Storm Drain #8

About this painting:

Some of the local fish including Bluegill, Largemouth Bass, Redear Sunfish, and Yellow Perch are depicted.

Bluegill are freshwater fish sometimes referred to as bream, or Copper Nose. They are members of the Sunfish family (Bluegill, 2016) .

The largemouth bass is also a freshwater fish within the Sunfish family. These fish are native to North America, and are keenly sought after by anglers.

The Red Eared Sunfish are popular sport fish, that are well-known for their diet of mollusks and snails. They generally resemble Bluegills, except for their coloration and somewhat larger size.

The Yellow Perch, are freshwater fish native to much of North America. They have a yellow brass-colored body and distinct pattern consisting of five to nine olive-green vertical bars, triangular in shape on each side.

Artists involved in this painting include: Gabe Shennum (design and digital conversion of sketch); Katherine Morrisroe (tracing, priming, painting, sealing); Lauren Scavo (sealing); Kelsey Kirkendall who (tracing, painting, priming); Katie Morrisroe and Brittany Salazar (painting).


Bluegill. Fairfax County Public Schools. 2016. Web.

Artist's reflections:

"What goes in the storm drain goes straight to the lakes and streams without any processing; it is the same as dumping stuff straight into the lake. I think that people definitely need to know about this so they will take care of the water we have around us.

When my grandmother was a little girl, Winona Lake was blue and clean… this [water quality] can impact the entire community, not just the water. it can impact other communities as well: the communities downstream and the ones that hear about this.

...Local things matter...The world is made of tiny local places."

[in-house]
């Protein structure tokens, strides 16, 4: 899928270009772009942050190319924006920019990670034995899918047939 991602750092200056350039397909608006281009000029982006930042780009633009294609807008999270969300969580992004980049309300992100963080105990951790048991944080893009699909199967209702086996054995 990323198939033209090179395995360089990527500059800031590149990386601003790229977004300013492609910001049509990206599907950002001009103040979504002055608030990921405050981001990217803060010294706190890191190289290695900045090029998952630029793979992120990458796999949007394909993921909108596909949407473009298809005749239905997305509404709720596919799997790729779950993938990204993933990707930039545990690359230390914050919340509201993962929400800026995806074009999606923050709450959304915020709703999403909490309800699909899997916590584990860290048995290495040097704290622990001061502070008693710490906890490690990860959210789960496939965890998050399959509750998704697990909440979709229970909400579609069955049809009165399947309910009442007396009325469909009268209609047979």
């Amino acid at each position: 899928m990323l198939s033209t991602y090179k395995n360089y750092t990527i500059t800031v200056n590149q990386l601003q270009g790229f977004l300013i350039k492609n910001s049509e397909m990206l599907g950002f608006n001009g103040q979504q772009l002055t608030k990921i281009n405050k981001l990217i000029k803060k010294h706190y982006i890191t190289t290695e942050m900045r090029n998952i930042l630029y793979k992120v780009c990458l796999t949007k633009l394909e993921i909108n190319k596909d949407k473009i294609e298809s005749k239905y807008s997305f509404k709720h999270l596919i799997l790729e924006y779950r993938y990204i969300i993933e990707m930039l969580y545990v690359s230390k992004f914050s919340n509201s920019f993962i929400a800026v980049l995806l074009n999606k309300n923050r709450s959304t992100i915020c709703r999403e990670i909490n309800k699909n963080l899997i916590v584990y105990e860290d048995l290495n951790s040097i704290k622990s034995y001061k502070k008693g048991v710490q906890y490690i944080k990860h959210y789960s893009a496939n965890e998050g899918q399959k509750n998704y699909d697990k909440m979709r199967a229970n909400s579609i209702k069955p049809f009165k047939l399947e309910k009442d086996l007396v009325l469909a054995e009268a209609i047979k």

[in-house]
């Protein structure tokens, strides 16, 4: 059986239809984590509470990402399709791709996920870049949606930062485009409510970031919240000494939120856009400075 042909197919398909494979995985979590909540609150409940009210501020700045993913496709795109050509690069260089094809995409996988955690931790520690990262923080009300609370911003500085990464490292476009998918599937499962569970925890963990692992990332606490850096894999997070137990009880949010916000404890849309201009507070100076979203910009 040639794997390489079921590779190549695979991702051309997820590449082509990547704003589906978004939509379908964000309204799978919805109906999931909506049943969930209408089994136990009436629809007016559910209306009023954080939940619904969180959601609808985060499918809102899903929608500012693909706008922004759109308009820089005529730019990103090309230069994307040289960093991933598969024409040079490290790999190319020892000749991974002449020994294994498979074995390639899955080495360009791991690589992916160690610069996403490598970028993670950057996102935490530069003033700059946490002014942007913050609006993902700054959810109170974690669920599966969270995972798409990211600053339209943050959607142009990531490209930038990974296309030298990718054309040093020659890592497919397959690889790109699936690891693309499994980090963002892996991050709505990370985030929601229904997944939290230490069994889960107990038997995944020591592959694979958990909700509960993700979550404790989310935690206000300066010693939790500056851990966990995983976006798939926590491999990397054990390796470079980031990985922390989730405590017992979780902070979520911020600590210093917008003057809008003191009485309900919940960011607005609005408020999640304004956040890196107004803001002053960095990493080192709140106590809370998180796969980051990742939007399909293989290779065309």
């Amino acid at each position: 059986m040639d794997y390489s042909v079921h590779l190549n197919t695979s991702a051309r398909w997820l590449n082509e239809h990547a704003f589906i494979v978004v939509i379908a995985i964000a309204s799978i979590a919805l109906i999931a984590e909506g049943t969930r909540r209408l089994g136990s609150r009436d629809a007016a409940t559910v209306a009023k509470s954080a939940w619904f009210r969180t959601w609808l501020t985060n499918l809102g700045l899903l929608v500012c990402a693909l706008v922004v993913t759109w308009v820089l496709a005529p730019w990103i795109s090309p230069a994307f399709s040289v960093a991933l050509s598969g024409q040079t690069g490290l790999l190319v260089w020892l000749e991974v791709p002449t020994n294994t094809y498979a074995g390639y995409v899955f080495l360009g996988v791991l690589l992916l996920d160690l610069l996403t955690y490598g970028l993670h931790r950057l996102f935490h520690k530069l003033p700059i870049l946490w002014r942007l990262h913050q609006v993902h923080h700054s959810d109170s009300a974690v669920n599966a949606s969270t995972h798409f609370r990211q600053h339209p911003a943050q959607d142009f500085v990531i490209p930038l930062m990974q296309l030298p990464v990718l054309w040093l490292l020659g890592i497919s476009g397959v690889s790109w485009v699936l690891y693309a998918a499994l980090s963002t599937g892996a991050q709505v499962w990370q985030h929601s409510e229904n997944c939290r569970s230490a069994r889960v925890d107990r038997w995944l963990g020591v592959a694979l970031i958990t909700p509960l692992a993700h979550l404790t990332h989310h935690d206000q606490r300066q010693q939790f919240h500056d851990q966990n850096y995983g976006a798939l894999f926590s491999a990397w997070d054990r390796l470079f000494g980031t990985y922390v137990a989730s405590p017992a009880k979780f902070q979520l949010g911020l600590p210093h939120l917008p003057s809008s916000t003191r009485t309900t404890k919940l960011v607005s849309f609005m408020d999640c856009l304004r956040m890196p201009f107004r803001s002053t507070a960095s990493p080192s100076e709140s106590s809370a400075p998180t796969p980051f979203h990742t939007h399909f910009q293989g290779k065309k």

-Gabe Shennum

Artist's reflections:

"Many people aren’t aware that the water that goes into the storm drains goes untreated – I personally had no idea until this class. It [the project] is bringing beauty and art into the community as it is addressing a real problem that affects everybody.

This project has been hard. I have fallen in love with the process, the people I’m working with, and the motivation behind the project. I have begun to feel so strongly about the significance and importance of this project that it has become one of the highlights of my year.

This project has really helped solidify for me the concept that art impacts people, that it changes their perspectives. It’s something that people talk about abstractly, but to see it actually happen is pretty amazing. I have rarely seen people respond so positively to the artwork of complete strangers as I have through this project, and even in the past few weeks while we’ve been painting, I’ve heard several people say that they learned about storm drain pollution because of our project and that they will be more careful in the future. This project is really touching people, and I’m so happy to be a small part of it."

-Lauren Scavo